He sat on the front porch of his Level Cross home and signed autographs for more than six straight hours after announcing 1992 would be his last season as a driver. When his empire was crumbling the past few years, he didn't hide from the media -- and he almost always kept a positive outlook.
Journalists aren't supposed to cheer for one team or driver, but you can't help but want to see Petty succeed. It's like wanting to see Babe Ruth take one more home run swing or Michael Jordan drain one last basket.
This was more than a pole story. This was a feel-good story for the entire world of motorsports. How else do you explain that what normally is a 10-minute news conference with the pole sitter turned into an event with the driver, crew chief, director of race operations and co-owner that went on for more than a half hour?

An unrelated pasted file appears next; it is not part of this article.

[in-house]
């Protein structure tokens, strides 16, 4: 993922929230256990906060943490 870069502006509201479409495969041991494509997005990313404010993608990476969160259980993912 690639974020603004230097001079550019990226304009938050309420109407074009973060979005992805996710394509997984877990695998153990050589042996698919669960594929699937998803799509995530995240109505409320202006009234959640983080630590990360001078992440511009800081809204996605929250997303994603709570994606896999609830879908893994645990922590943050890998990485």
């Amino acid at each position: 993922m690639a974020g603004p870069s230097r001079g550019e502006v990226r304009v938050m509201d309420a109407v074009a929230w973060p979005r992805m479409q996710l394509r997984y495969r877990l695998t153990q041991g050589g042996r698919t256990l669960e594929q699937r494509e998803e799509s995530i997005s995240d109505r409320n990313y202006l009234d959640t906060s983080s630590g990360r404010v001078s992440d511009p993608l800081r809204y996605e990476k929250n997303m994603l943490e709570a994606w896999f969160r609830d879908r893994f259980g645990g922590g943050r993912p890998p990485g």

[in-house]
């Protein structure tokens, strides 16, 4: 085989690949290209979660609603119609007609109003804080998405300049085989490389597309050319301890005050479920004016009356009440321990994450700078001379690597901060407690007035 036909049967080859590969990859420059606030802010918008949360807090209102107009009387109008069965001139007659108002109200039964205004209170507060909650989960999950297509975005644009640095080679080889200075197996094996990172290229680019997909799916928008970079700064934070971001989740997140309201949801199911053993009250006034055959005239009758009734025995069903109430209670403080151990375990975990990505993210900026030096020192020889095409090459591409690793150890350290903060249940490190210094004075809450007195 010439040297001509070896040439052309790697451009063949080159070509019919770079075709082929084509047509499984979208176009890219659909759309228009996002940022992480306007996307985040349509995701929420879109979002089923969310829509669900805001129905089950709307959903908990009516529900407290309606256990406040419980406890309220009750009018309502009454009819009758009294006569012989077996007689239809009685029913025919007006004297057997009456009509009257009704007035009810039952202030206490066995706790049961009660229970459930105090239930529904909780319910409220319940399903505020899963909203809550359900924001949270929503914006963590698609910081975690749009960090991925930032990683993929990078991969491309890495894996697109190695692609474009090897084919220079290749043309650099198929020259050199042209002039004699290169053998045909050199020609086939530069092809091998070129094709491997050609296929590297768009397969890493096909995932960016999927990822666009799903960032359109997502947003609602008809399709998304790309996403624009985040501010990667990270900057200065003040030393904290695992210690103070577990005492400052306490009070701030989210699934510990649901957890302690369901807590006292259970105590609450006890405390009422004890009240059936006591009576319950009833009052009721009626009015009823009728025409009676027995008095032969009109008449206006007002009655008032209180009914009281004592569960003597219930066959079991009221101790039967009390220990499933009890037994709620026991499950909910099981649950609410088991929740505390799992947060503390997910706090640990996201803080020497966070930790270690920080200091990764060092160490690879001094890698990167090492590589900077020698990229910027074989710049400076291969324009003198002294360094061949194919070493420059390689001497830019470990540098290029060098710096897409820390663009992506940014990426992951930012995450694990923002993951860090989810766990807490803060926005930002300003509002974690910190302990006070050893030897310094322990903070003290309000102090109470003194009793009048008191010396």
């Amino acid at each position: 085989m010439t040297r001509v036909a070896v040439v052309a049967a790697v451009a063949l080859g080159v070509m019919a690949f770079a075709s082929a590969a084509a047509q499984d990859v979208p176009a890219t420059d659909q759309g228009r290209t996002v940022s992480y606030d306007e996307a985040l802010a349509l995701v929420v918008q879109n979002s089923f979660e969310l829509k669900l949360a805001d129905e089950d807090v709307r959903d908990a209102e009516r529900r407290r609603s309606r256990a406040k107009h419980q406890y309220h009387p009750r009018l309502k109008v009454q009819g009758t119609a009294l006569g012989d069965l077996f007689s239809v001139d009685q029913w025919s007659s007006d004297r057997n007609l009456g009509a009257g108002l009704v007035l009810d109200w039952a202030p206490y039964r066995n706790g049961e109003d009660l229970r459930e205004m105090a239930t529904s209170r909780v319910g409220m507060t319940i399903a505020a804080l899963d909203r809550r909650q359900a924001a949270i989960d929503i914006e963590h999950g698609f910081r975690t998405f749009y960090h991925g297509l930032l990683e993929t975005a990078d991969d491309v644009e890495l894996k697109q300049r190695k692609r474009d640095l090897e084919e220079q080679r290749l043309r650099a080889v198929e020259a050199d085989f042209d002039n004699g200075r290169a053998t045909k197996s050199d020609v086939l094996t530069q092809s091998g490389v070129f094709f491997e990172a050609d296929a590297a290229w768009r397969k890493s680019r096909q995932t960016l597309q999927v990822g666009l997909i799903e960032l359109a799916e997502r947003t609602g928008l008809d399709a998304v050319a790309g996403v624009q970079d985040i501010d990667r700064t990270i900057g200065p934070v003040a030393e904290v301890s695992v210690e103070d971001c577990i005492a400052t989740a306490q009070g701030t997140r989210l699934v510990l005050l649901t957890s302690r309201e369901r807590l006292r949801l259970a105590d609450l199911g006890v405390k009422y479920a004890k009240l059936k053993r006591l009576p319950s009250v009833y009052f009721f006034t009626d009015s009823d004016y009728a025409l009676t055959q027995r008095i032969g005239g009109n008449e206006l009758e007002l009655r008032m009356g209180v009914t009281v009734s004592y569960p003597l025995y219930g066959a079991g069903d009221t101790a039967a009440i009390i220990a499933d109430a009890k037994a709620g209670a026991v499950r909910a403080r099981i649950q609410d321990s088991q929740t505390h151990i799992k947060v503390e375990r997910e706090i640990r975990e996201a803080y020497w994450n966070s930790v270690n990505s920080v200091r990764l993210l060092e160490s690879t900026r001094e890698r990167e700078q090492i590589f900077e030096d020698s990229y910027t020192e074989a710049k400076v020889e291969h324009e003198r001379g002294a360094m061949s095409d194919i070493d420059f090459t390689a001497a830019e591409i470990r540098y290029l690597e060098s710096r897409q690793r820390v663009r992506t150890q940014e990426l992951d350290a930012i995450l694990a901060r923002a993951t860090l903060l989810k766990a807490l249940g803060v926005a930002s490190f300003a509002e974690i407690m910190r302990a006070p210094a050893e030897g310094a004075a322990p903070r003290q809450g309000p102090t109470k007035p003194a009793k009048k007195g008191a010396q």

As one writer said after being at the track for more than 10 hours, "I don't care how long this lasts. I could sit here and listen to 'The King' talk all night."
If the 43 wins on Sunday, Petty may be asked to talk all night. Almirola, no offense, will have to sit there and listen, just as Petty made him do on Thursday.
"He'll have to learn," Petty said with a laugh, explaining why he took the spotlight from his driver. "I'm trying to teach him a little something."
And that's Rule No. 1 in racing and life: Never interrupt "The King" when he has something to say.